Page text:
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Spokane leaders ask for state help in finding a homeless shelter; search comes up empty

UPDATED: Mon., Jan. 10, 2022

The Spokane Convention Center is shown earlier this winter when it was used as an emergency homeless shelter because of a cold snap. A plan for a temporary homeless shelter in Hillyard was abandoned by Mayor Nadine Woodward on Monday amid fierce neighborhood opposition.  (Jordan Tolley-Turner/THE SPOKESMAN-REVIEW / The Spokesman-Review)
The Spokane Convention Center is shown earlier this winter when it was used as an emergency homeless shelter because of a cold snap. A plan for a temporary homeless shelter in Hillyard was abandoned by Mayor Nadine Woodward on Monday amid fierce neighborhood opposition. (Jordan Tolley-Turner/THE SPOKESMAN-REVIEW / The Spokesman-Review)

The city of Spokane is looking for a new emergency shelter but continues to come up empty, even after a request for help from the state’s Emergency Operations Center.

The problem, according to city officials, is that relatively few buildings are suitable to host a homeless shelter, and a hot real estate market makes those that are a good fit harder to obtain.

The city’s recent temporary shelter, which opened during frigid temperatures late last month, closed on Sunday. City leaders acknowledge that additional temporary shelter is still needed.

The city is actively searching for a space to host an emergency shelter, according to city spokesman Brian Coddington.

It recently reached out to the state’s Emergency Operations Center to request help in identifying a potential emergency warming shelter.

In turn, the Emergency Operations Center asked the state Department of Enterprise Services to assess whether any state-owned facilities would meet the city’s requirements.

The state did not have “property either leased or owned that would meet their requirements,” according to spokesperson Sarah Foster.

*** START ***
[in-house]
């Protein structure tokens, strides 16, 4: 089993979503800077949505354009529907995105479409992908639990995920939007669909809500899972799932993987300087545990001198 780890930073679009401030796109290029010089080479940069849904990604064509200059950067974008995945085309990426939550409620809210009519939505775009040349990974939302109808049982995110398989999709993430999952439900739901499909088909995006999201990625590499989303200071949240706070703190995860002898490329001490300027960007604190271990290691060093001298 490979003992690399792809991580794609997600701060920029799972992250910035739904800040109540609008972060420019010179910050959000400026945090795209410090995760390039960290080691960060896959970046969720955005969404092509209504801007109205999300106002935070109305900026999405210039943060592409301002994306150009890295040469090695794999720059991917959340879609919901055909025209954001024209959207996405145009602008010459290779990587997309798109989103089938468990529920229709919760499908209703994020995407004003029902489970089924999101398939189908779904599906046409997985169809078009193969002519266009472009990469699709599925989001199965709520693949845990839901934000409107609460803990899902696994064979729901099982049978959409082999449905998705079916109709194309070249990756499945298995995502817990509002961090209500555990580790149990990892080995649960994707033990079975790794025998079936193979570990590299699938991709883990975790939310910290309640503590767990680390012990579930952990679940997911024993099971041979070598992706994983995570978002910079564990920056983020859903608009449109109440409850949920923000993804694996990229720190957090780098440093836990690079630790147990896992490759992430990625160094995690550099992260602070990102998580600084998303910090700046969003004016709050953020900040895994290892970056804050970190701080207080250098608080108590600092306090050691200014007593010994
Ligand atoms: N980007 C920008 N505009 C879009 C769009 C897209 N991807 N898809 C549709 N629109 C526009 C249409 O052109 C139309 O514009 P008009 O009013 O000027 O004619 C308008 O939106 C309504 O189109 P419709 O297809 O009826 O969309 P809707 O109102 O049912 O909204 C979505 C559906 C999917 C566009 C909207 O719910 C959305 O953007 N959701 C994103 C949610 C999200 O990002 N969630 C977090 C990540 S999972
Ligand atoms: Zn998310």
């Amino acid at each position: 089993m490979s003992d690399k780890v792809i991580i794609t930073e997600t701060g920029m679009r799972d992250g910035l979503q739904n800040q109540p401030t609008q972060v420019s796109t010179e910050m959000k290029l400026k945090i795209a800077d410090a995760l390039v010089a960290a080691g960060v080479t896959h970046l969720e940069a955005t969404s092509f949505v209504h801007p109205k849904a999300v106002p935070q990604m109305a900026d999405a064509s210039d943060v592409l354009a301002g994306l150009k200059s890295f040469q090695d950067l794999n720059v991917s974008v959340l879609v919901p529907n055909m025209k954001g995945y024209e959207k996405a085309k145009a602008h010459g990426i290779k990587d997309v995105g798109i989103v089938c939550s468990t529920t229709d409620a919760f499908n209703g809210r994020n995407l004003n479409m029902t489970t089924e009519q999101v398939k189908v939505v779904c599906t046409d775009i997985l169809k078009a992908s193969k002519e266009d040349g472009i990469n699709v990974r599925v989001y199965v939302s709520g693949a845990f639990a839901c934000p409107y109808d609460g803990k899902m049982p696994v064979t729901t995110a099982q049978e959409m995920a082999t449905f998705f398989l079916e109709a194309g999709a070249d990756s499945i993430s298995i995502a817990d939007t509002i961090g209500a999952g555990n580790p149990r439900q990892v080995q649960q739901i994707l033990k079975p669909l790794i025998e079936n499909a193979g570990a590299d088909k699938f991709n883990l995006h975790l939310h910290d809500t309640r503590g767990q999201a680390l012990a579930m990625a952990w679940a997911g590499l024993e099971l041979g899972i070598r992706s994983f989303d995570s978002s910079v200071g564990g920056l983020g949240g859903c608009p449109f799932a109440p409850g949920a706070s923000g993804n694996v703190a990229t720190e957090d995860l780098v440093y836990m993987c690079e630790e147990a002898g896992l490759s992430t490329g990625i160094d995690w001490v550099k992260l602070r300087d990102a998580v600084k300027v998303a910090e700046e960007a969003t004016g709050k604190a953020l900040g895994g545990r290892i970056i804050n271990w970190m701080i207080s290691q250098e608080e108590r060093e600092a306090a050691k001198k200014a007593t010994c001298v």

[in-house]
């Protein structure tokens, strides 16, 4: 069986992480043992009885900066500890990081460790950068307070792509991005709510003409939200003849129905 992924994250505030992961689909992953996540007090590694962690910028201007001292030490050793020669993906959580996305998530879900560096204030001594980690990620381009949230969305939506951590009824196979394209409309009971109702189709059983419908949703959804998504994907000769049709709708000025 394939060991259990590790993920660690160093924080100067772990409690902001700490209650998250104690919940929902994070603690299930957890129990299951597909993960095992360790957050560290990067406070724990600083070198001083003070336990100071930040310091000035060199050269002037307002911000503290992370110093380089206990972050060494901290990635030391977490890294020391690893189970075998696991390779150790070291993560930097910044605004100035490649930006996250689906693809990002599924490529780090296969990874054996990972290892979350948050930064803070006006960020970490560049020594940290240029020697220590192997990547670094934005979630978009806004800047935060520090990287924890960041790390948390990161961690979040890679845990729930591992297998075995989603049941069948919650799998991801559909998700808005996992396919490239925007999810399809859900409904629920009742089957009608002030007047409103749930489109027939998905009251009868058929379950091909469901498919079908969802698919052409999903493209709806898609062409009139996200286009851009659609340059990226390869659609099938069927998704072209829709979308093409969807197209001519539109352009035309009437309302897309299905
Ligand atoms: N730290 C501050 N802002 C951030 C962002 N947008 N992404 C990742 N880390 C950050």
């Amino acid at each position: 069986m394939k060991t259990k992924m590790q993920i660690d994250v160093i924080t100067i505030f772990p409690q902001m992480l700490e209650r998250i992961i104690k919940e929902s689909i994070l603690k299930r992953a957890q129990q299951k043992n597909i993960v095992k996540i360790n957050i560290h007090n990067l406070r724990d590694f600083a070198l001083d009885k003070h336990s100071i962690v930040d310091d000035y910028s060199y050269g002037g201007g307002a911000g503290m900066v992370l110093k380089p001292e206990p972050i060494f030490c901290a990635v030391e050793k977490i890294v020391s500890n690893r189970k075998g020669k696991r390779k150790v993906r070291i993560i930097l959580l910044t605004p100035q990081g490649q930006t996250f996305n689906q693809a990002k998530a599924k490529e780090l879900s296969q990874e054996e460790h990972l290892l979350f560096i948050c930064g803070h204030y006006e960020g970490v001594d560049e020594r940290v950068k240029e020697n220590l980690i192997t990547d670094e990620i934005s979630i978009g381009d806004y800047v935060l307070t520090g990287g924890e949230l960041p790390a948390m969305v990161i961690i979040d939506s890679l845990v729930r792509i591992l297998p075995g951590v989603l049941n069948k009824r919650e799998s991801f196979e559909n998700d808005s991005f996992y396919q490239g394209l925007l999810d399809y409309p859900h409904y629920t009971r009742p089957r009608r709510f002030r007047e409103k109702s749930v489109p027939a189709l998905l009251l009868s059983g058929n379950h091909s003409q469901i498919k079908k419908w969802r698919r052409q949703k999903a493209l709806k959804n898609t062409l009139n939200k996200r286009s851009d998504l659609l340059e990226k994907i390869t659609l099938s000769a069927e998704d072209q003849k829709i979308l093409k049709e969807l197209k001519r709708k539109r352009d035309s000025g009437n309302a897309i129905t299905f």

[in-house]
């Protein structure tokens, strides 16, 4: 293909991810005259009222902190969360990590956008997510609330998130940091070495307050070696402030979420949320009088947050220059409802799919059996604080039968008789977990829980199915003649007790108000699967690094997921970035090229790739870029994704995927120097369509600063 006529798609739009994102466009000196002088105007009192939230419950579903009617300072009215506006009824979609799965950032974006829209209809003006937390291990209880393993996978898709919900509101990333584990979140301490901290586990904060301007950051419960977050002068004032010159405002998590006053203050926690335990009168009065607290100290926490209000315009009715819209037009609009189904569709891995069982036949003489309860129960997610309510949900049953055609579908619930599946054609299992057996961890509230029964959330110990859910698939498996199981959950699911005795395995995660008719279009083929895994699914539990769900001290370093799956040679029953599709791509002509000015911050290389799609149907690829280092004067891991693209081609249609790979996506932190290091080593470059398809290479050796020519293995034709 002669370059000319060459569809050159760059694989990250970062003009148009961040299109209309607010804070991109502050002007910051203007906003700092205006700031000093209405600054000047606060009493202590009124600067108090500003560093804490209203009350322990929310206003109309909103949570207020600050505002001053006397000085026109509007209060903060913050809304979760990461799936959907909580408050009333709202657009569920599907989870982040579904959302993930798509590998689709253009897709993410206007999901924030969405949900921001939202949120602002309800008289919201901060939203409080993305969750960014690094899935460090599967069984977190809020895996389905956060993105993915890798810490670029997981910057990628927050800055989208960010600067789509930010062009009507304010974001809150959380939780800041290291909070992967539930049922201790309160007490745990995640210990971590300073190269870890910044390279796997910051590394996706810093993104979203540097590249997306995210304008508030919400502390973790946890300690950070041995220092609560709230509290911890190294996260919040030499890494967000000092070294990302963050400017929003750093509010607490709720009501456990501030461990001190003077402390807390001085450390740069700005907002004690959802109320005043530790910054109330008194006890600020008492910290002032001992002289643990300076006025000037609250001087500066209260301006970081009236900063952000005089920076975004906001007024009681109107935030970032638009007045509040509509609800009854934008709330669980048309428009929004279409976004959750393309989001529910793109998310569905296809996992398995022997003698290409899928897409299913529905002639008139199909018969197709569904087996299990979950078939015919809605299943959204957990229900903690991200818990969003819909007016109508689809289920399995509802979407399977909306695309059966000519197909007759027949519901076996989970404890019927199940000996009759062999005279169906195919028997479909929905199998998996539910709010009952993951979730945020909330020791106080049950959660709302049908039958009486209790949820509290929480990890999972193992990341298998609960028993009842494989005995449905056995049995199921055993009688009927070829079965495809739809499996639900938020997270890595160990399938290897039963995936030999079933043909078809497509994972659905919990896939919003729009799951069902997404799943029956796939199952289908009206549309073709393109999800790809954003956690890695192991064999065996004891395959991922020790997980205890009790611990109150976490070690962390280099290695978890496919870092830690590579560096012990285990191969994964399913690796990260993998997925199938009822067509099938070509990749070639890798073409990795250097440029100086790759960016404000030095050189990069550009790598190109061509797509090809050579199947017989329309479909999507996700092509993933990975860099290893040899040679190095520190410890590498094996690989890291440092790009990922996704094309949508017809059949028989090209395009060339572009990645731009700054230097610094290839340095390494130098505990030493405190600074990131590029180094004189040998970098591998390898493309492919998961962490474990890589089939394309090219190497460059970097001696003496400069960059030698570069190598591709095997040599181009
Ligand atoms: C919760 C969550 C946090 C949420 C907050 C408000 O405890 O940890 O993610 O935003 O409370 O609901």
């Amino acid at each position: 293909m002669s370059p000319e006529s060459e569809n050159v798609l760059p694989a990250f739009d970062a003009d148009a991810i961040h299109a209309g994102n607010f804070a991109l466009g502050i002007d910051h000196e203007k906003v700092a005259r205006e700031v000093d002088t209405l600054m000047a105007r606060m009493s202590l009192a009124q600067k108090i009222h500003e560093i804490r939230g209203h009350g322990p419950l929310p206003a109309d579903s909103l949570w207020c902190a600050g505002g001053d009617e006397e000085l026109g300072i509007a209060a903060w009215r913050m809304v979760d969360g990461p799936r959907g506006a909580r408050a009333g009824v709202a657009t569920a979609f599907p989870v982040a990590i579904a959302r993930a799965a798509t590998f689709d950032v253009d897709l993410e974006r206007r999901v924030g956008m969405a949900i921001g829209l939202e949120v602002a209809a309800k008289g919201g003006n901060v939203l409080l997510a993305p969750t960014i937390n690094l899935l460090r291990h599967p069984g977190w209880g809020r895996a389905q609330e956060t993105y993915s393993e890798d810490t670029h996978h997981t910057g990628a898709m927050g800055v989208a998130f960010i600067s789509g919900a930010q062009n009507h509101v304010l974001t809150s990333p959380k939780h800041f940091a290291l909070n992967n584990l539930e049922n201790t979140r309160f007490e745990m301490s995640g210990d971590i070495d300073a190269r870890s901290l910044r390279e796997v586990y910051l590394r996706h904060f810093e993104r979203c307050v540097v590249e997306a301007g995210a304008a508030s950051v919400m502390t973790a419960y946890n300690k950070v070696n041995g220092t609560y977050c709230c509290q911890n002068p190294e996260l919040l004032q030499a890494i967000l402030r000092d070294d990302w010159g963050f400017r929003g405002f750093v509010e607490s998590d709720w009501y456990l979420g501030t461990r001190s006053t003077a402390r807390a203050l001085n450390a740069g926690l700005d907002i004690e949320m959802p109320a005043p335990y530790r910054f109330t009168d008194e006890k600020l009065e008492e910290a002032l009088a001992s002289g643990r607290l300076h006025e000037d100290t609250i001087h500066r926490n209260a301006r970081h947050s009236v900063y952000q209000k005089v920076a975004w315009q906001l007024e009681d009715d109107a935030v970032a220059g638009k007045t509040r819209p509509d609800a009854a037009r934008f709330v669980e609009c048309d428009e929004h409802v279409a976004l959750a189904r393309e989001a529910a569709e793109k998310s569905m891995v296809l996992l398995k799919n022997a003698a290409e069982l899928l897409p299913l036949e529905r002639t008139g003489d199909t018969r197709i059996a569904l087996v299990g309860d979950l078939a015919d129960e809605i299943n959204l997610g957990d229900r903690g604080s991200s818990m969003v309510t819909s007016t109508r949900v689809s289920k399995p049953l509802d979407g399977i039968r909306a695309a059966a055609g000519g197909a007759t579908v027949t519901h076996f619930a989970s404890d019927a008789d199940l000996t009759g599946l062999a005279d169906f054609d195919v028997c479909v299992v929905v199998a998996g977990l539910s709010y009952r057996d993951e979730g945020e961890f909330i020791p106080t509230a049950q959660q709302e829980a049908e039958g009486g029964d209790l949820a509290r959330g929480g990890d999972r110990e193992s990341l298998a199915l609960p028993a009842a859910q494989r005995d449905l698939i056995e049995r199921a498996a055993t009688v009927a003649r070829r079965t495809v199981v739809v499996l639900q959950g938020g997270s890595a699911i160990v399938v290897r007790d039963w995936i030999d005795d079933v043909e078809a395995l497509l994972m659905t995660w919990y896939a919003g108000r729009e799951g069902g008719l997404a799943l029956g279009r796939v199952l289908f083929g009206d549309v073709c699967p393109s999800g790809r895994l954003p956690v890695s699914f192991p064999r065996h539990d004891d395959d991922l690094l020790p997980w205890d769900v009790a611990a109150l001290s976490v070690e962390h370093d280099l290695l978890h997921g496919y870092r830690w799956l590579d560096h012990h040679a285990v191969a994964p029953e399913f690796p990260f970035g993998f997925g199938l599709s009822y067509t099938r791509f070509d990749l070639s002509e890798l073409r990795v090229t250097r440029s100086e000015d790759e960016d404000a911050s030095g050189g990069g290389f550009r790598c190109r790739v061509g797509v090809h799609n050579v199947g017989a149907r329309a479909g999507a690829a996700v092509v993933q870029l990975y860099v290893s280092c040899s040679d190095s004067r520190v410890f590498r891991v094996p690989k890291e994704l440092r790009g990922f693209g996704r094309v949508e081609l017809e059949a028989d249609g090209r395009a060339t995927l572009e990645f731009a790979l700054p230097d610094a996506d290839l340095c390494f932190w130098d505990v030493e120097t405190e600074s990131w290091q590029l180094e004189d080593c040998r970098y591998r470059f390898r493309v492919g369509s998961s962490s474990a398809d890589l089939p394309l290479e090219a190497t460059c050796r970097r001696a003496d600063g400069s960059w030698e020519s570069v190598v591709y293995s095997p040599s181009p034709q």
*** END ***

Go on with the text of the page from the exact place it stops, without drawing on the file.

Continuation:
The city has been searching for additional emergency shelter space for months and reviewed dozens of properties but has yet to land on one, Coddington said.

The shelter would have to be appropriately zoned, have about 20,000 square feet of space, have existing bathrooms or room on-site for temporary bathrooms, and be accessible by public transportation.

The city is looking for a building that is well-distanced from schools, day cares and businesses.

While residents have suggested empty big-box stores, they tend to be in the middle of a strip mall and surrounded by other businesses.

The real estate market also has been a challenge, Coddington said. Several properties have been sold or leased before the city has even been able to initiate discussions with a broker.

Funding is not an issue.Mayor Nadine Woodward included $2.8 million in operational funding for a new low-barrier shelter in her 2022 budget, which was approved by the City Council in December.

The city is willing to open another temporary shelter while it looks for a permanent home for a new shelter, Coddington said.

The city opened the temporary warming shelter inside the Spokane Convention Center with an initial capacity of 150 people, but scaled it up to accommodate as many as 343 people at its peak. On the night prior to its closure, 148 people were in the shelter.

Advocates for the homeless have taken the temporary shelter’s robust usage as proof that the city’s existing network of shelters is inadequate.

According to city law, the city is required to open an emergency shelter whenever the low-barrier shelter system is operating at least 90% capacity or above and the forecast temperatures are below freezing. Capacity across the system was below 90%, according to Coddington.

The shelter at the Convention Center was intended to be temporary, Coddington stressed. It was closed because the center plans to host upcoming events, Coddington said. The facility’s use as a shelter resulted in damage to its bathrooms and to a ballroom carpet.

The city estimates the two-week cost of the shelter’s operation is about $400,000.

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